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The StrongARM SA-110 is a CPU designed by Digital and manufactured by Digital and Intel. It was sampled in 1995 and released in 1996.


The SA-110 implements the ARMv4 instruction set. The integer pipeline is 5 stages, allowing for the majority of instructions to execute in a single cycle.

The SA-110 uses a Harvard architecture cache, with 16kB for instructions and 16kB for data. The data cache implements a write-back policy. Caches use 32-byte lines. The write buffer contains 4 entries of 4 words each, and implements write combining.

The SA-110 has no coprocessor bus and can not be connected to an FPA.

Use in the RiscPC

When used in the RiscPC, the SA-110 must use the "standard" bus mode. In this mode, cache line fill wrapping is disabled (this would have fetched the critical or addressed word first, reducing latency), and much of the write combining functionality is disabled. The StrongARM CPU card also appears to limit read/write bursts to 4 words.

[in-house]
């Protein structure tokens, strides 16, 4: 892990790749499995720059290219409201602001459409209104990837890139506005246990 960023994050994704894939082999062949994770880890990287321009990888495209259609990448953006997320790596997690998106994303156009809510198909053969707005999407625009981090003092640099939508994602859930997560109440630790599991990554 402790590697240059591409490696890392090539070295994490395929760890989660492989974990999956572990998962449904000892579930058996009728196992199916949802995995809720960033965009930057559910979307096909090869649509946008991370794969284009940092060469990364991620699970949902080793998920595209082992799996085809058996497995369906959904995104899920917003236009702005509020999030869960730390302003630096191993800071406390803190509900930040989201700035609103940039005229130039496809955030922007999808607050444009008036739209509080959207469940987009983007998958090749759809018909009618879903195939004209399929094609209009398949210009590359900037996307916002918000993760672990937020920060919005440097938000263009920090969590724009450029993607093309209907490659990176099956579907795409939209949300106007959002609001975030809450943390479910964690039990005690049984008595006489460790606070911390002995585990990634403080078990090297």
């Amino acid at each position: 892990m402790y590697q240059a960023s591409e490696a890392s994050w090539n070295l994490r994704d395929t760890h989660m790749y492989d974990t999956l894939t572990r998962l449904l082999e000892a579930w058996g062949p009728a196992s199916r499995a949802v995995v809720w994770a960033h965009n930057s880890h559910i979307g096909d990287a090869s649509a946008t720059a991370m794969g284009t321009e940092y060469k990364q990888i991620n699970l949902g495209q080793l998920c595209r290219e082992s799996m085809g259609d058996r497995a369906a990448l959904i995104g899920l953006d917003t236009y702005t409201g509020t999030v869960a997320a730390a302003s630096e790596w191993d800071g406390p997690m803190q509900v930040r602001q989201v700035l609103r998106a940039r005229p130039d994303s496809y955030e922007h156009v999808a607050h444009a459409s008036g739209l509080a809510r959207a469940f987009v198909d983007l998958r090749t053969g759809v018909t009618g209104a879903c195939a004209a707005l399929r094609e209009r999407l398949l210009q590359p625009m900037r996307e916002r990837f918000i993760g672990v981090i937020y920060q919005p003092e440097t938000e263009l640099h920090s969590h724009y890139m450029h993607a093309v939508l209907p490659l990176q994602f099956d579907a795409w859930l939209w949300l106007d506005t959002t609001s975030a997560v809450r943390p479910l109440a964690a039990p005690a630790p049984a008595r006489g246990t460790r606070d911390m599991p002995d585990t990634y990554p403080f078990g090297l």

The instruction and data caches do not implement any form of coherency. This means that self modifying code and other similar techniques do not work. RISC OS 3.7 was modified to avoid this issue, but most third party software required patching to run on a StrongARM.

SA-110 will not perform burst reads or writes into uncached memory. This causes reduced VRAM bandwidth, limiting performance of graphical applications such as games. A third party module AutoVCache was written to remap VRAM as cached memory, flushing the cache as required. This functionality was later built into RISC OS 4.

The SA-110 prior to revision T has a bug in the LDMIB instruction that prevents demand paging from functioning correctly. This affected the "lazy task swapping" feature of RISC OS 4, which is disabled on affected chips.


The SA-110 was used in the following computers :

  • RiscPC (ART10/200MHz and ART12/233MHz processor cards)
  • Omega